Well, as you might surmise, the HHR SS formula has relevance here, too. HHR and Cobalt, after all, share the same vehicle architecture so it wasn’t much of a stretch to take that formula and just move it over, sort it out and continue the fun. In fact, I’m assured by the development team leader, that if we put both cars on a hoist and examine them from below we would see little difference. Of course there are some differences in such things as spring rates, damper settings and a few other details but you probably wouldn’t be able to identify them just looking.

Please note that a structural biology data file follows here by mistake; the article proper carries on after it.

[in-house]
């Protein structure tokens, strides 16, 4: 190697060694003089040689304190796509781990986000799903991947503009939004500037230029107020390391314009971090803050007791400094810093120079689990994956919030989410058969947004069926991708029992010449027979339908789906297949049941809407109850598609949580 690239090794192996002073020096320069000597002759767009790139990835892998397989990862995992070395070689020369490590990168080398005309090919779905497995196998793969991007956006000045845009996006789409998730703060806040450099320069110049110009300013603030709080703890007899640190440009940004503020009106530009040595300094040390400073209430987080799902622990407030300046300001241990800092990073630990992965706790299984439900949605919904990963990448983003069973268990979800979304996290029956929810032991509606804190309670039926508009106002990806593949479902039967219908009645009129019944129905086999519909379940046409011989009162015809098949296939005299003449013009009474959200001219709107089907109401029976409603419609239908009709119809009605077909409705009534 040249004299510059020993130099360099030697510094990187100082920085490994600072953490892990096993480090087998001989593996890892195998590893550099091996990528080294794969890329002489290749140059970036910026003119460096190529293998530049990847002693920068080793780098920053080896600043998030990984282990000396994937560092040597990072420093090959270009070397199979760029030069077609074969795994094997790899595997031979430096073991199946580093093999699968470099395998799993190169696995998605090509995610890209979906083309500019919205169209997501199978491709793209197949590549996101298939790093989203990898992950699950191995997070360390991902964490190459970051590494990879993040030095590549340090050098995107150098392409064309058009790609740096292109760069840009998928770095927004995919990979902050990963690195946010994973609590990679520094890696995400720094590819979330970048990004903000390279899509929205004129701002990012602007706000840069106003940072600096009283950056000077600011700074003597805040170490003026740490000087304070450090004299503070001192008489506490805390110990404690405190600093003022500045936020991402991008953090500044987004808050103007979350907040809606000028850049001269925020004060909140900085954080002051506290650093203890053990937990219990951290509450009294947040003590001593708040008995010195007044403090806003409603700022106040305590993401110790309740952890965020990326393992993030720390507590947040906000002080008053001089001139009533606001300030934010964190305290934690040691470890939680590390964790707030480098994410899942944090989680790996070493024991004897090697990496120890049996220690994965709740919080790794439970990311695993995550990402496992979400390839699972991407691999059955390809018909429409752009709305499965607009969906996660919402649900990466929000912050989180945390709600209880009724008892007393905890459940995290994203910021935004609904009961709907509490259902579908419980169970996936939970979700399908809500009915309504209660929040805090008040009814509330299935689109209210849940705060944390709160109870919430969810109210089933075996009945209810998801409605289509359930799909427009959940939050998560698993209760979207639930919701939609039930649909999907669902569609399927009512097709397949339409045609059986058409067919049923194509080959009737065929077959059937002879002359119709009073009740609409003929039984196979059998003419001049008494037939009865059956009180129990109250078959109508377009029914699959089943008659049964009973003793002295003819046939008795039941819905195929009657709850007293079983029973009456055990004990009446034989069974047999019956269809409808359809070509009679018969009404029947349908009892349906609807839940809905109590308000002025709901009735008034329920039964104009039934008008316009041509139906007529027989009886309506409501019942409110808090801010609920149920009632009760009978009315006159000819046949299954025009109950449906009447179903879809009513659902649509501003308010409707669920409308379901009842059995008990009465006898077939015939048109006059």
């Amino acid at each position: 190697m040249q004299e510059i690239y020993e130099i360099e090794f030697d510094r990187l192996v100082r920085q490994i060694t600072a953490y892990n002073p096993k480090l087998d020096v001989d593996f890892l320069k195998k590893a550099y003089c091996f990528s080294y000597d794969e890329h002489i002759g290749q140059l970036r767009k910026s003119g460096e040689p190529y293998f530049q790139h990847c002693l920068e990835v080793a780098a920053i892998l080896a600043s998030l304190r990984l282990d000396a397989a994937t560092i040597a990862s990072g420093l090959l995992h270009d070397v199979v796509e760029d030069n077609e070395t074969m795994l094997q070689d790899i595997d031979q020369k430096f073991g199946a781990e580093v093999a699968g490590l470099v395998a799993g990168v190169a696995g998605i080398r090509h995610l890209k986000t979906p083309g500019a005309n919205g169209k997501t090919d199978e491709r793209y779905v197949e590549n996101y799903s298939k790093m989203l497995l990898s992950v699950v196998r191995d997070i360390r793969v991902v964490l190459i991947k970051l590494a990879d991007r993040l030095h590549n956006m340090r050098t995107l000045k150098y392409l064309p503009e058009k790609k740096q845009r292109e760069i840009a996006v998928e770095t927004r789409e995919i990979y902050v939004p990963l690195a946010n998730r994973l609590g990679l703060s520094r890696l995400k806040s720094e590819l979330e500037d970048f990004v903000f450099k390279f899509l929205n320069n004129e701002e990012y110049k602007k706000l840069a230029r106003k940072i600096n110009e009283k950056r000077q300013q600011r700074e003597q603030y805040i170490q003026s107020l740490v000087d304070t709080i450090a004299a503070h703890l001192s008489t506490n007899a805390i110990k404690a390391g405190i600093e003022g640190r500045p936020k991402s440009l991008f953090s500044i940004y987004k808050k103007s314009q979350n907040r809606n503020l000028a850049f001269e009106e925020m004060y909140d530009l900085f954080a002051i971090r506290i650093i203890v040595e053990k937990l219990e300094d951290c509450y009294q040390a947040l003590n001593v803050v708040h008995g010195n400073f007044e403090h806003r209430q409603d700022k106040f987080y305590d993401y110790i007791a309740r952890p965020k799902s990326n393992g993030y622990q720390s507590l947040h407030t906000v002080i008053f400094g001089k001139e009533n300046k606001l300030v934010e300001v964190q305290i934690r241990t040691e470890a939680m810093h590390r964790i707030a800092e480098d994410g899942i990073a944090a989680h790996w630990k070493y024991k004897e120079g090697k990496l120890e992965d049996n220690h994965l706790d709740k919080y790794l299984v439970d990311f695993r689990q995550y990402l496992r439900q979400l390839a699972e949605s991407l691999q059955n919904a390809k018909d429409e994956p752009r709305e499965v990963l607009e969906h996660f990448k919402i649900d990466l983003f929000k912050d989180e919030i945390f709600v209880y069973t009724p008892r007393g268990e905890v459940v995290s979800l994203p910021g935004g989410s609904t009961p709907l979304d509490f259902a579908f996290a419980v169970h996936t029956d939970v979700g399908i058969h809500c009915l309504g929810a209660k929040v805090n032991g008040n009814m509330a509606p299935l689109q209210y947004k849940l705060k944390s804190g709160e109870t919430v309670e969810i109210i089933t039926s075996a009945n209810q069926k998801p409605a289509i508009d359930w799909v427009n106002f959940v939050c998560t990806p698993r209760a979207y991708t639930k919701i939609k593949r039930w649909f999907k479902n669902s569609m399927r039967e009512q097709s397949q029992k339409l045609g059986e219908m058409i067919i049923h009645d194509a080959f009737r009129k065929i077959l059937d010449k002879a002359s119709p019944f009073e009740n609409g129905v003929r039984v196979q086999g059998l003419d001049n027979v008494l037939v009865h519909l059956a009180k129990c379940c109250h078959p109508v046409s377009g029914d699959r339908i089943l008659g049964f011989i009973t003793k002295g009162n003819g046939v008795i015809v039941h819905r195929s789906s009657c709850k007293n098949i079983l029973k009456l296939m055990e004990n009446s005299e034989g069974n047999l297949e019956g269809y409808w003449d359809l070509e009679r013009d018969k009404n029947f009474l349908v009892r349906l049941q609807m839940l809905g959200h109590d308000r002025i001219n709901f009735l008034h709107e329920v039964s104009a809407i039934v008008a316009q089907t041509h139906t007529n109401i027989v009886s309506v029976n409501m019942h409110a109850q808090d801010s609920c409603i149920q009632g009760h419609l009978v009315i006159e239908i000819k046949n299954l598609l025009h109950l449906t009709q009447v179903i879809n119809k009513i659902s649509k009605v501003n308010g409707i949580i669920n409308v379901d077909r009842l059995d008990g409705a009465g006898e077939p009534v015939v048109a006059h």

Like the HHR SS, this Cobalt SS’s handling was sorted out at the most challenging racing circuit in the world, the Nürburgring, where every manufacturer serious about performance takes their fresh products for testing. The philosophical goal is stated clearly by one of the development engineers, Matt Purdy, who grins when he reveals that they wanted a car “just one notch short of full-kill.” That is, take the fastest, most audacious car in the class, perhaps a Mitsubishi Evo, and make the SS just one increment more civilized for daily use. Judging from their Nürburgring time they may have succeeded.